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Lower Drug Costs: The Next Frontier for State Flexibility

lower drug costs state flexibility

The Trump administration has signaled that its fiscal year 2019 budget will include opportunities for up to five states to test new approaches to managing their Medicaid prescription drug program. That’s welcome news and an important first step. Massachusetts has requested a waiver to restructure its pharmacy program to use some of the tools available in the commercial market, and Arizona has indicated interest in a similar proposal—both initiatives appear tailor-made for the administration’s recent proposal. But in its report, Reforming Biopharmaceutical Pricing at Home and Abroad, the White House dedicated only one page in its 28-page document to addressing states and their Medicaid programs. There is more for the federal government to do to help states control prescription drug costs and more activity currently underway in many states. At a recent National Academy for State Health Policy (NASHP) forum, state officials identified a number of approaches that, with federal help, can lower the drug cost trajectory.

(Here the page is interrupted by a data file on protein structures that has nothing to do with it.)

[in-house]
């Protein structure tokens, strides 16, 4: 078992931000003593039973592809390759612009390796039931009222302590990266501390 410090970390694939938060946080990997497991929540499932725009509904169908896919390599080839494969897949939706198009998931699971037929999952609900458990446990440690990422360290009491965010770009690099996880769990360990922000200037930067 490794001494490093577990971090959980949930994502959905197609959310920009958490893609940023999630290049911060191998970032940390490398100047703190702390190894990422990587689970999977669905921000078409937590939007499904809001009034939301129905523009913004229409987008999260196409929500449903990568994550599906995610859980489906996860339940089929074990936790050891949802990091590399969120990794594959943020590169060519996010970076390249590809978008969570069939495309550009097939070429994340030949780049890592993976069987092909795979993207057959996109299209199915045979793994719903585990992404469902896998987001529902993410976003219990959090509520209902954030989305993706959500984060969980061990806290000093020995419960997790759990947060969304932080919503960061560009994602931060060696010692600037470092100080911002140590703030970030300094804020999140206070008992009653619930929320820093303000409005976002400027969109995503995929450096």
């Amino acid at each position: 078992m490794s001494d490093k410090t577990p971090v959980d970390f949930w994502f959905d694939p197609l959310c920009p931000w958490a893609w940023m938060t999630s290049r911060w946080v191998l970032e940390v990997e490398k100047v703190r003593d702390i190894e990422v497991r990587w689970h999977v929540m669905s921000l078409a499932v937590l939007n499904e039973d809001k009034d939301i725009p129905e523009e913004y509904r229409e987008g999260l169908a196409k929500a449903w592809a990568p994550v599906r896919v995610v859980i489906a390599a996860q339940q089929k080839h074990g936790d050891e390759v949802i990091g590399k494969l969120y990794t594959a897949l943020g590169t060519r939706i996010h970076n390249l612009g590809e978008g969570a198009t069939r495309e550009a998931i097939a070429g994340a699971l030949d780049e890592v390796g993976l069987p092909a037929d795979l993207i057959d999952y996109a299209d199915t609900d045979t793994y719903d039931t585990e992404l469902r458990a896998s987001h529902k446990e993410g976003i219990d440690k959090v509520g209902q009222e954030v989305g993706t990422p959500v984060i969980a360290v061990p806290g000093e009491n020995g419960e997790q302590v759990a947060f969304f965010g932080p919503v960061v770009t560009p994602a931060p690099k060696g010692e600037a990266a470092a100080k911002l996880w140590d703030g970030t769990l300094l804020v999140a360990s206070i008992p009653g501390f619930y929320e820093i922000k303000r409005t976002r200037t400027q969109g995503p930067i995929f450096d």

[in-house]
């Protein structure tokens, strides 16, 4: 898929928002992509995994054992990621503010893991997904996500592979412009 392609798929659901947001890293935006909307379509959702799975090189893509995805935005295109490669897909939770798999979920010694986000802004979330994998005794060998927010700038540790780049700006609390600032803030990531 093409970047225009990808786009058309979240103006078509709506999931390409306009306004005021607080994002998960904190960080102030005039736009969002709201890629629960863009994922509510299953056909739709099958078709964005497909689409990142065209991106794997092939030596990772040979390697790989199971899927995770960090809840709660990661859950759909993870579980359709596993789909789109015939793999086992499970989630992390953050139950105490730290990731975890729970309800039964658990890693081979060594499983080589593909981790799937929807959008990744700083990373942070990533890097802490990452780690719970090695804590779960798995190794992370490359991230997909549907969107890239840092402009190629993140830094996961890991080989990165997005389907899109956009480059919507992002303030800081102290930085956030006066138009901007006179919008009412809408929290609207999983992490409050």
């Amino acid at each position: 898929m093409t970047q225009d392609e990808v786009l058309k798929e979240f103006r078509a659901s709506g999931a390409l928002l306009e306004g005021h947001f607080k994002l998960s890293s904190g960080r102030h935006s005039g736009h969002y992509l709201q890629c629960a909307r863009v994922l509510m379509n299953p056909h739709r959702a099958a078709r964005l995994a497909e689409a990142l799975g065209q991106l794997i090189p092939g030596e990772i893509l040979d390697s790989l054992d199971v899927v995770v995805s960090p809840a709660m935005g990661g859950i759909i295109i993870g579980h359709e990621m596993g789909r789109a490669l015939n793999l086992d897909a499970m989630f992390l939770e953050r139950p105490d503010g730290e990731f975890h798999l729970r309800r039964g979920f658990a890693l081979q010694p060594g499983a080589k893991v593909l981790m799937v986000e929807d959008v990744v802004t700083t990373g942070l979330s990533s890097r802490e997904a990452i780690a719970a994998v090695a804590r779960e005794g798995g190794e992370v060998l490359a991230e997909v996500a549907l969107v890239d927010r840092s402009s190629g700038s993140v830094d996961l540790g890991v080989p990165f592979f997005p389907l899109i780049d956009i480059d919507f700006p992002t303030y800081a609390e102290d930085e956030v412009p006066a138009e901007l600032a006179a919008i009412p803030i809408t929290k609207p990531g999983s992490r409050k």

Will Federal Flexibility Strengthen State Efforts To Rein In Prescription Drug Costs?

Utah, Vermont, West Virginia, Oklahoma, and Missouri are advancing legislation to create safe and cost-saving wholesale drug importation programs of certain costly drugs from Canada—an initiative that requires authorization from the secretary of the Department of Health and Human Services to implement. In Oklahoma and a dozen other states, Medicaid programs are developing alternative payment models for high-cost specialty drugs with the help of SMART-D (State Medicaid Alternative Reimbursement and Purchasing Test for High-Cost Drugs). A template rebate agreement supporting this work is currently under review by the Centers for Medicare and Medicaid Services (CMS). Approval would create a pathway to speed development of these alternative payment models with the potential to help Medicaid programs better manage the unsustainable burden of costly drugs. These are the first waves of state activity, but it is clear states will continue to seek broader federal flexibility to help address pharmaceutical costs.

Read full post on Health Affairs Blog. Originally published February 16, 2018. 

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Trish Riley